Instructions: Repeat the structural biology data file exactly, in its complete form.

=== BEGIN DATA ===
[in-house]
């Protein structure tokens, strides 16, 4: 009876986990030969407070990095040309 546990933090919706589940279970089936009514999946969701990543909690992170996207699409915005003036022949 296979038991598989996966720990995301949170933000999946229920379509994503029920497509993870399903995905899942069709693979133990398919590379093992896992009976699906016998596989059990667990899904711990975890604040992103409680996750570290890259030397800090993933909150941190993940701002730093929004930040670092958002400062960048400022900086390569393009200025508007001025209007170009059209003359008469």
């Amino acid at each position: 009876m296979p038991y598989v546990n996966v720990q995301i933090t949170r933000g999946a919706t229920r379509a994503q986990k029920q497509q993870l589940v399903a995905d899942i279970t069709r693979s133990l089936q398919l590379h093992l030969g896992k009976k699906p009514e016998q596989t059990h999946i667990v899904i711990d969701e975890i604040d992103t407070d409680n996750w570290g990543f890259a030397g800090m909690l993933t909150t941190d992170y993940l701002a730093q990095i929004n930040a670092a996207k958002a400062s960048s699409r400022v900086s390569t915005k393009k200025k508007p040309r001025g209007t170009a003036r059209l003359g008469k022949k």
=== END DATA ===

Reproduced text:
[in-house]
């Protein structure tokens, strides 16, 4: 009876986990030969407070990095040309 546990933090919706589940279970089936009514999946969701990543909690992170996207699409915005003036022949 296979038991598989996966720990995301949170933000999946229920379509994503029920497509993870399903995905899942069709693979133990398919590379093992896992009976699906016998596989059990667990899904711990975890604040992103409680996750570290890259030397800090993933909150941190993940701002730093929004930040670092958002400062960048400022900086390569393009200025508007001025209007170009059209003359008469």
């Amino acid at each position: 009876m296979p038991y598989v546990n996966v720990q995301i933090t949170r933000g999946a919706t229920r379509a994503q986990k029920q497509q993870l589940v399903a995905d899942i279970t069709r693979s133990l089936q398919l590379h093992l030969g896992k009976k699906p009514e016998q596989t059990h999946i667990v899904i711990d969701e975890i604040d992103t407070d409680n996750w570290g990543f890259a030397g800090m909690l993933t909150t941190d992170y993940l701002a730093q990095i929004n930040a670092a996207k958002a400062s960048s699409r400022v900086s390569t915005k393009k200025k508007p040309r001025g209007t170009a003036r059209l003359g008469k022949k």